In this regard, the digitalization of receivables data is essential. It enhances the visibility of relevant information on the receivables collection process, including recent bad debts, receivables concentration ratios, and days sales outstanding (DSO). At the same time, these records must be sorted according to due dates for easier tracking, says credit insurance company Atradius.

Atradius also notes that classifying payers by industry, geography and company size gives a broader picture of risk dispersion than conducting separate analyses of individuals. Then the treasurer can proceed to deploy suitable security arrangements on the red-flagged segments and deteriorated payment trends, including credit insurance and transfer of receivables, as well as amending clauses in payment terms and providing payment incentives.

Using external data

As internal data only show a limited perspective on payment trends, a more comprehensive analysis is supplemented with public data including court filings, third-party statistics, and information from banks.

Texas-based fintech company HighRadius notes that externally tracked elements like credit scores use “historical data and statistical analysis to predict future behaviour”.

 “Third-party providers have access to vast quantities of reliable data that can provide a more complete picture than internal data or self-supplied references from the customer,” explains Dun & Bradstreet, a business data analysis company. It also suggests the use of a credit scorecard, which rates companies on a set of weighted variations.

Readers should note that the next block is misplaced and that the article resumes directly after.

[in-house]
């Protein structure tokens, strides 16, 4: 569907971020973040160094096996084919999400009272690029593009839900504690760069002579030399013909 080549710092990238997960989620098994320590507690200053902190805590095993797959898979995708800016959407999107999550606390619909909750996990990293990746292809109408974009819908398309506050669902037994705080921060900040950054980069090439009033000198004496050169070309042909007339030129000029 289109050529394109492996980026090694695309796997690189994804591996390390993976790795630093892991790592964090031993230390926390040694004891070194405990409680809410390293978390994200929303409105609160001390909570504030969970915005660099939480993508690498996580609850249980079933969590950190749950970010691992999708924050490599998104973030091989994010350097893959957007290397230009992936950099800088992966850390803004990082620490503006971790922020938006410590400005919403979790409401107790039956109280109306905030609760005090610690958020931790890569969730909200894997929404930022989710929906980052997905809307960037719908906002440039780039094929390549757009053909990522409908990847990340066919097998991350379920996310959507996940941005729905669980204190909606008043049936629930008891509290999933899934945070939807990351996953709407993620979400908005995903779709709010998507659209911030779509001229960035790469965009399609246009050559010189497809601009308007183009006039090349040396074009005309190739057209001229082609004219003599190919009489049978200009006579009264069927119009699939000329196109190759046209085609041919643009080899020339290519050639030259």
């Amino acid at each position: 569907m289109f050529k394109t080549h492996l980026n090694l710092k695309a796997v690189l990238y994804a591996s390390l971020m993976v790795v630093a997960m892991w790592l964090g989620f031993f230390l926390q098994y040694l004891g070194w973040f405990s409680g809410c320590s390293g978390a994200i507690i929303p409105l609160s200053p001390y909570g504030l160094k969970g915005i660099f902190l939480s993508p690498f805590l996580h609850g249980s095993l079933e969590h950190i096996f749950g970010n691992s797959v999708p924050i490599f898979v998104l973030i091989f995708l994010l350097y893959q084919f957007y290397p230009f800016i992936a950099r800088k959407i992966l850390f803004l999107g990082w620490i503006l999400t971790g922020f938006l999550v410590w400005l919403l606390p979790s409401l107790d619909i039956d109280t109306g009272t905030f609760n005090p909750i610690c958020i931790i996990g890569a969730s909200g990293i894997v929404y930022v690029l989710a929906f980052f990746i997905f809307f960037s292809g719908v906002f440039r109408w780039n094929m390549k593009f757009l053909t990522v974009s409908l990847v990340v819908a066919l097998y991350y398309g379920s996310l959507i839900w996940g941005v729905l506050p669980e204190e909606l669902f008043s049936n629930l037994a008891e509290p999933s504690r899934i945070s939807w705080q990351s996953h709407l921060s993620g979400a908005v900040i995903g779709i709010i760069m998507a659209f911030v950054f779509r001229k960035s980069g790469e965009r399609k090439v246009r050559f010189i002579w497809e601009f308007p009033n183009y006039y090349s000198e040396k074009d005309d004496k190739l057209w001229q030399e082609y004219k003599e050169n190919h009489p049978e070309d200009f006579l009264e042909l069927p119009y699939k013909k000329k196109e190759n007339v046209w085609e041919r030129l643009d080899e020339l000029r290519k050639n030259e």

Banks hold enormous amounts of payment details from numerous buyers, allowing treasuries to conduct peer-to-peer comparisons on their late payers. For instance, spotting shorter DSO and days payable outstanding with another supplier will justify more favourable payment clauses, Asset Benchmark Research learns from bankers participating in one of its surveys.

“Data is useful, but only with analytics to turn it into actionable insights that create value and better decision-making in treasury,” HSBC says in its data-led treasury report. “Analysis of historical data, cash flow patterns, and market trends can lead treasurers to enhanced cash management strategies, from funding to working capital, predictions of receivables or improved payment operations.”